Transitions move your story from one state to another. In essence, when one clip in your story finishes playing, a transition determines which clip will play next.

Transitions are represented in the Graph Editor by arrows leading from a source state to a target state. You can also have multiple transitions from a single source state to different target states.

A Transition Arrow

By default, a transition happens as soon as the source state is "done." But you can control when to follow a transition by using events and conditions.

Creating a Transition

Notice that, when you hover your mouse over the right-side end of a state node, the end section changes color. This is where you start dragging a transition arrow.

Dragging a New Transition

Click on your new transition arrow to see it’s properties in the Properties window. The properties are described below.

Note that you can use a transition to loop back to an earlier state in your story. This can be useful if you want to go back and replay a series of clips.

Transition Loop to Previous State


With your transition arrow selected in the Graph Editor, you will see its properties displayed in the Properties window. They are described below.

Transition Properties

Source and Target

The names of the source and target states in the Story Graph.

On Event

Events are messages that are broadcast to your story when certain things happen, like a state finishes playing its clip, or the viewer turns their camera towards a trigger.

You can use these event messages to determine when to launch a transition. If you click on the pull-down menu next to On Event, you will see the different types of events you can use.

Important: If you set both On Event and Conditions, your transition will happen only when both of these requirements are met.

For more information on events and how to use them, see Events.


When you launch a transition, you can also choose to launch one or more commands. Commands affect story elements or help you control the flow of your story. For example, you can use a command to play a sound, move a camera, or even exit the story.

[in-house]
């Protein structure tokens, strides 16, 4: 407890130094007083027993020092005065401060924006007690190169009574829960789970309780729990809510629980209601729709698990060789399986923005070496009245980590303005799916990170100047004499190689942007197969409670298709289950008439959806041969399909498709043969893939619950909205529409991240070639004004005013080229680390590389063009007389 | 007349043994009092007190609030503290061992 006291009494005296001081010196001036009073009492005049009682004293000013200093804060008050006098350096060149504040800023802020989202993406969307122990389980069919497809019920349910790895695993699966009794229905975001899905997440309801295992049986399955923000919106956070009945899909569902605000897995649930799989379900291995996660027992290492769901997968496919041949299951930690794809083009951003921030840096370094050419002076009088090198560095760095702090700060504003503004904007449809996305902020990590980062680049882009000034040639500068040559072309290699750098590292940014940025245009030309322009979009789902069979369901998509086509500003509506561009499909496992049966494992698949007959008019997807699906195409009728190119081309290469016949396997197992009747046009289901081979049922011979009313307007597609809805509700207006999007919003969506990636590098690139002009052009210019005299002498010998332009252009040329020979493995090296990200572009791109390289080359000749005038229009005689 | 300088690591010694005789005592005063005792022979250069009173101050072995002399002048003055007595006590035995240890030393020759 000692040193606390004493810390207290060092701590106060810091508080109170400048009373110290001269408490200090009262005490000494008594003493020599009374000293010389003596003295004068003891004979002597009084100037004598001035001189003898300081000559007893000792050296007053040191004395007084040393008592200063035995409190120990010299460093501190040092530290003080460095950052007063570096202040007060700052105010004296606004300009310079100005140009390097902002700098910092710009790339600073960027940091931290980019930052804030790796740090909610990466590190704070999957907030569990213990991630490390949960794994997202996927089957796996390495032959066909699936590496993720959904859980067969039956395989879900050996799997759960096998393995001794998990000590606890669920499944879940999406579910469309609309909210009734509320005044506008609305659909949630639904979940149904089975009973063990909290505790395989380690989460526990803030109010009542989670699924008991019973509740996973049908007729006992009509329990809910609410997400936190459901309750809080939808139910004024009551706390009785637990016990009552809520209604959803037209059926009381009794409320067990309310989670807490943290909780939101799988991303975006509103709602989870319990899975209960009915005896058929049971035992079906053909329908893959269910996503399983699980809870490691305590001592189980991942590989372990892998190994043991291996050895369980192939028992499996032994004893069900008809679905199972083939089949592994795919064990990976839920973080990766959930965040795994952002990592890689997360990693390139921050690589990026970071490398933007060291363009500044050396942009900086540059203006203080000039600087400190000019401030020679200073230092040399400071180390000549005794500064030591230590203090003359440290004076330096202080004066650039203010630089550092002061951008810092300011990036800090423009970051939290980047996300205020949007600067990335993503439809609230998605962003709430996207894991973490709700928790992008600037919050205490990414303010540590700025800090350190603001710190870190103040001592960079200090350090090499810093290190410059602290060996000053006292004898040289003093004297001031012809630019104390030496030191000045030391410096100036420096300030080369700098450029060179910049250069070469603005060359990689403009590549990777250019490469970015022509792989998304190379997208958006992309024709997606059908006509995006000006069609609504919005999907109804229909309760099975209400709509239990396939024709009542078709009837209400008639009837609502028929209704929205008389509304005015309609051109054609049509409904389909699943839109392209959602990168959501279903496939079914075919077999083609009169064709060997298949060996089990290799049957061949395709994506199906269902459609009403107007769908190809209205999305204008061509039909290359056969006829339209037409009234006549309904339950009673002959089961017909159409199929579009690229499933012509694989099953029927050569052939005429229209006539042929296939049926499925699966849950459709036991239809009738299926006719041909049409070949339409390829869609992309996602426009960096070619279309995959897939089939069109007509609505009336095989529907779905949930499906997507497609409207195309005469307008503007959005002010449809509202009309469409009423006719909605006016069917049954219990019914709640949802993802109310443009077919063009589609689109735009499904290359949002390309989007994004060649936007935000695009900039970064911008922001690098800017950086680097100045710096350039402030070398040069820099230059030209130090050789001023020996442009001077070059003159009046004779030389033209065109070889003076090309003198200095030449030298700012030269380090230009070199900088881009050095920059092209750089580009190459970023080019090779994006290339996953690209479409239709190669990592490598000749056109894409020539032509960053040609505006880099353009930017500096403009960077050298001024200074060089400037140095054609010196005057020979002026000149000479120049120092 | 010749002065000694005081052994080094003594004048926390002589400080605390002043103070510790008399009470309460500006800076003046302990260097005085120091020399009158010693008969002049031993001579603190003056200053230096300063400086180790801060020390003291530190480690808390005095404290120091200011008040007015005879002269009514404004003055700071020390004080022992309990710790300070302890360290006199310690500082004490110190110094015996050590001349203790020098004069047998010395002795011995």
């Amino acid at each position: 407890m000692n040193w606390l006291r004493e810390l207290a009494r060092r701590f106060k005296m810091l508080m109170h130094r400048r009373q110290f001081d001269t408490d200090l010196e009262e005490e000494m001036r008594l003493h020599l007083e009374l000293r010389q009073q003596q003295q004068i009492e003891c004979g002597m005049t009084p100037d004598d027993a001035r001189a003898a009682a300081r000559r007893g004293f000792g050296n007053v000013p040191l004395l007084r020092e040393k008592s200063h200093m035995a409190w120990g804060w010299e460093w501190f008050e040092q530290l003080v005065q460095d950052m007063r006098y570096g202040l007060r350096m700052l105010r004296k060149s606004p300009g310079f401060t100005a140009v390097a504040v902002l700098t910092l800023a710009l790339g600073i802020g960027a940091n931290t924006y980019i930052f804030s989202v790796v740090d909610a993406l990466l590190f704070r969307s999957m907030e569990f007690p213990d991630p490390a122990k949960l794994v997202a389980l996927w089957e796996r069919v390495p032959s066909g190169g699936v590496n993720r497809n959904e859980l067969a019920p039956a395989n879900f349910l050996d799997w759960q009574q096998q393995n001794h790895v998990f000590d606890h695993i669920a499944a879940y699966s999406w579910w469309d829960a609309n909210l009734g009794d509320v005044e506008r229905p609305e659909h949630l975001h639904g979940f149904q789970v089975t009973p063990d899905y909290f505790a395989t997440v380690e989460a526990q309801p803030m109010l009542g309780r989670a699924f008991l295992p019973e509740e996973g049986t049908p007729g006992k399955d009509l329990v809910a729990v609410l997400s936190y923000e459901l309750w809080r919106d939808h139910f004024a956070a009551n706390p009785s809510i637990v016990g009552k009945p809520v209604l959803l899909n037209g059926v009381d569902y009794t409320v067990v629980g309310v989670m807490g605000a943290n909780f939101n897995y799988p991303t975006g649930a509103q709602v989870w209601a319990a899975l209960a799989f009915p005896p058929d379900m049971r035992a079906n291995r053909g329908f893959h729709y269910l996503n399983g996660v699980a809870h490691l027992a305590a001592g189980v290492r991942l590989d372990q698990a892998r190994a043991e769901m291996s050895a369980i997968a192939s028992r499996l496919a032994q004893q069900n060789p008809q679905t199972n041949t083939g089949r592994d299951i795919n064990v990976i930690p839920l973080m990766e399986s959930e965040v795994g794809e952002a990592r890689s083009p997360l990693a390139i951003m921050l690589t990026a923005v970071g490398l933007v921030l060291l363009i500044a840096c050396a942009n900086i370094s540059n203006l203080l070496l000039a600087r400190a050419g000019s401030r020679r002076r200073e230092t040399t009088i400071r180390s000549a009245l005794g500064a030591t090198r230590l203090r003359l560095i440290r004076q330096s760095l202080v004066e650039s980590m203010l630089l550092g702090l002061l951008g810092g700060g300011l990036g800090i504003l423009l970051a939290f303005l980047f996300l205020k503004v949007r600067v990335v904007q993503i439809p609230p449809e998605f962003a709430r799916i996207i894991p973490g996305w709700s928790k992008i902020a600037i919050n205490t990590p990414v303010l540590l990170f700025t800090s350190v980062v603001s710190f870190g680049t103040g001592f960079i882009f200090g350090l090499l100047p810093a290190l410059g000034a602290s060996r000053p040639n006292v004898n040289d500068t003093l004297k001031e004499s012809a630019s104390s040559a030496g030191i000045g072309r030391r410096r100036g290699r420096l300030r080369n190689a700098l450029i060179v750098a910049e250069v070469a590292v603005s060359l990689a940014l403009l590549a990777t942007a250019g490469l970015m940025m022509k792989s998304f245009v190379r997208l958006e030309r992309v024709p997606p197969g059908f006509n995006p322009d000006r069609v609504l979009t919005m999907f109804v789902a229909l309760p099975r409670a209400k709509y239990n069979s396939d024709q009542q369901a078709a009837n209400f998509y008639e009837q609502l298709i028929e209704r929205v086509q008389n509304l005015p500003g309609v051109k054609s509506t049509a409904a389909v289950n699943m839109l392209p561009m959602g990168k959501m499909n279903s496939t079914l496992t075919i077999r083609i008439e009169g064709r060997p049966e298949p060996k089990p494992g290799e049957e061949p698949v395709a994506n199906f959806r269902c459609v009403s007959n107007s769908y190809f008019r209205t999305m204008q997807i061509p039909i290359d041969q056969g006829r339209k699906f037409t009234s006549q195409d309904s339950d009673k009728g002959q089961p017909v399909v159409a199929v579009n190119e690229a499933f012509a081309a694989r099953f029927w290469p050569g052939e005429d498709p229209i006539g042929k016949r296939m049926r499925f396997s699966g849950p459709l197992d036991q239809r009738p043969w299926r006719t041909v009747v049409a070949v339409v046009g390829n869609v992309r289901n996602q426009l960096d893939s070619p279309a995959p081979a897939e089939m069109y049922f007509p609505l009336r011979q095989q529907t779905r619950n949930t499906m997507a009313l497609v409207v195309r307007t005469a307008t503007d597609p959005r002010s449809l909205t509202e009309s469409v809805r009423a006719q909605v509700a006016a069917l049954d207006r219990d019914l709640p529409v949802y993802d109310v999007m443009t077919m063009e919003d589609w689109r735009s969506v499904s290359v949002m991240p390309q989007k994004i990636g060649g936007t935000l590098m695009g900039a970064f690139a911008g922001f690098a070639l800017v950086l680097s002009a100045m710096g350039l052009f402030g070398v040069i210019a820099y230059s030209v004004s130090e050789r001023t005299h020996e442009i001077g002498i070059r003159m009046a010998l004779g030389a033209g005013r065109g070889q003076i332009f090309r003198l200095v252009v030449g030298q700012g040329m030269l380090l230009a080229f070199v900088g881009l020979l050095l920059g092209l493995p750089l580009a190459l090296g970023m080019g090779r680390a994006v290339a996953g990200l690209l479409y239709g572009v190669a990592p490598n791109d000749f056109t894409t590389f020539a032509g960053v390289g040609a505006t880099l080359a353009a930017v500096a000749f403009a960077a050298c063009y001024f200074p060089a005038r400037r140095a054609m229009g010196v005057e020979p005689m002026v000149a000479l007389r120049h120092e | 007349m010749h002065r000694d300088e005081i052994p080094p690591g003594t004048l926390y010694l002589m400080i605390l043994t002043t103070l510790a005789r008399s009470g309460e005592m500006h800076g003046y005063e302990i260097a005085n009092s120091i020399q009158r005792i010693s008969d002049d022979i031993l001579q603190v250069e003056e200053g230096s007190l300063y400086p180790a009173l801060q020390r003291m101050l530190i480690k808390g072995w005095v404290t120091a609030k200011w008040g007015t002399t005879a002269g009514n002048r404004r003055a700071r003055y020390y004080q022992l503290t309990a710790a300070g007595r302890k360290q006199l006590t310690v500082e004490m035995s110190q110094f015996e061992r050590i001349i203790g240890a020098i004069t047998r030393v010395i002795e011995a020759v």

Click on the Add a Command button to set the type of command you want. If there are other parameters to fill in for that command, they will appear below the type.

For more information, see Commands.


It may be that, when you reach the end of a state, you don’t want to transition immediately to the next state. Besides setting your transition to wait for an event message, you can also set a condition. A condition can act as a mask, which can prevent a transition from proceeding. For example, you may want your transition to wait for a specified amount of time, or until the viewer is looking at a specific trigger in the scene.

Click on the pull-down menu under Condition to set the type you want. If there are other parameters to fill in for that condition, they will appear below the type. When you set a condition, a "C" icon appears on the arrow in the Graph Editor.

Transition Condition

Important: If you set both On Event and Conditions, your transition will happen only when both of these requirements are met.

For more information on each of the conditions you can set, see Conditions.


By default, when the events and conditions for a transition are met, the transition waits until the source state finishes playing through its frame range, or its specified number of loops, before launching. Normally this makes sense, since leaving a state in the middle of a clip might lead to discontinuity in your animation. However, interrupting a state’s run may be exactly what you want, especially if the state has no associated animation clip.

If you check the Interrupt checkbox, the transition will launch immediately when it receives the events and conditions it is waiting for.


If you enable this option, the target state of a transition will start at the same point in its duration that the source state finished. So, for example, if the source state is 80% complete when the transition starts, the target state will begin 80% of the way through its duration.

This might be useful when, for example, you want to change some parameters in the middle of an animation. You could set up source and destination states to run the same animation. Then when you transition from the source to the target state, the parameters will change, but the animation will continue without interruption.

Pending Download

As your story plays, resources for upcoming states are being downloaded and prepared. If not all the resources for a state are ready when that state starts playing, it might affect the smooth playback of the story.

If you enable this option, the transition will wait until the required resources are downloaded and prepared. Those resources are from both the target state and, possibly, the states it transitions to. Consequently, if the target state has transitions to many possible states, the Pending Download option might cause a noticeable delay.